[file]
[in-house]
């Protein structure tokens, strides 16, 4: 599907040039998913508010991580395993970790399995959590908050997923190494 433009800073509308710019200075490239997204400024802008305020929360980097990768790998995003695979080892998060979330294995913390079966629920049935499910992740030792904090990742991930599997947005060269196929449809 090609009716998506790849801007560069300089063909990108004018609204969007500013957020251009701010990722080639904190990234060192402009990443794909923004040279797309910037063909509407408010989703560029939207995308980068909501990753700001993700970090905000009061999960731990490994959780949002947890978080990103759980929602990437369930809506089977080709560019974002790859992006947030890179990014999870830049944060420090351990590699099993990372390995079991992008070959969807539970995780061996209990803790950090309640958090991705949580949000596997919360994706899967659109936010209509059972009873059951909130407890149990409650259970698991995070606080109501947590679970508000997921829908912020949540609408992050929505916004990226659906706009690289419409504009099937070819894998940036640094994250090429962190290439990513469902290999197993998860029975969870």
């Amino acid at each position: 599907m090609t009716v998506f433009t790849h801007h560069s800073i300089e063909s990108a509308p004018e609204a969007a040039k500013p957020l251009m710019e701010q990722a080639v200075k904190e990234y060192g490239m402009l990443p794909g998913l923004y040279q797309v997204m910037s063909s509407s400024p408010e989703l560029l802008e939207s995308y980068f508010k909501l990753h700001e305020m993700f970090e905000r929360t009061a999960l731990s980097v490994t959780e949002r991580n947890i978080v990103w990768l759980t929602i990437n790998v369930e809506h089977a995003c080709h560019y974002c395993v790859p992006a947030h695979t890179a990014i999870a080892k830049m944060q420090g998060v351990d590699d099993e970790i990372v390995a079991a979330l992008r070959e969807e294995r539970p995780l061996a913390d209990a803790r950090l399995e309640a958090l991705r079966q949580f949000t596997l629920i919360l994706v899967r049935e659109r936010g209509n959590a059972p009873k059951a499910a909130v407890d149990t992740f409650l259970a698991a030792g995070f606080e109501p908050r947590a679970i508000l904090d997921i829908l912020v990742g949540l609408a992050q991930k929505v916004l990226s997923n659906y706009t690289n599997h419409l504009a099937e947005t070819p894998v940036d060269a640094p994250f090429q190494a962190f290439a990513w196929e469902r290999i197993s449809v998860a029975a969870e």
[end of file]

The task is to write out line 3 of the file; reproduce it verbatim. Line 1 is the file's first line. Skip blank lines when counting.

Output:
């Amino acid at each position: 599907m090609t009716v998506f433009t790849h801007h560069s800073i300089e063909s990108a509308p004018e609204a969007a040039k500013p957020l251009m710019e701010q990722a080639v200075k904190e990234y060192g490239m402009l990443p794909g998913l923004y040279q797309v997204m910037s063909s509407s400024p408010e989703l560029l802008e939207s995308y980068f508010k909501l990753h700001e305020m993700f970090e905000r929360t009061a999960l731990s980097v490994t959780e949002r991580n947890i978080v990103w990768l759980t929602i990437n790998v369930e809506h089977a995003c080709h560019y974002c395993v790859p992006a947030h695979t890179a990014i999870a080892k830049m944060q420090g998060v351990d590699d099993e970790i990372v390995a079991a979330l992008r070959e969807e294995r539970p995780l061996a913390d209990a803790r950090l399995e309640a958090l991705r079966q949580f949000t596997l629920i919360l994706v899967r049935e659109r936010g209509n959590a059972p009873k059951a499910a909130v407890d149990t992740f409650l259970a698991a030792g995070f606080e109501p908050r947590a679970i508000l904090d997921i829908l912020v990742g949540l609408a992050q991930k929505v916004l990226s997923n659906y706009t690289n599997h419409l504009a099937e947005t070819p894998v940036d060269a640094p994250f090429q190494a962190f290439a990513w196929e469902r290999i197993s449809v998860a029975a969870e």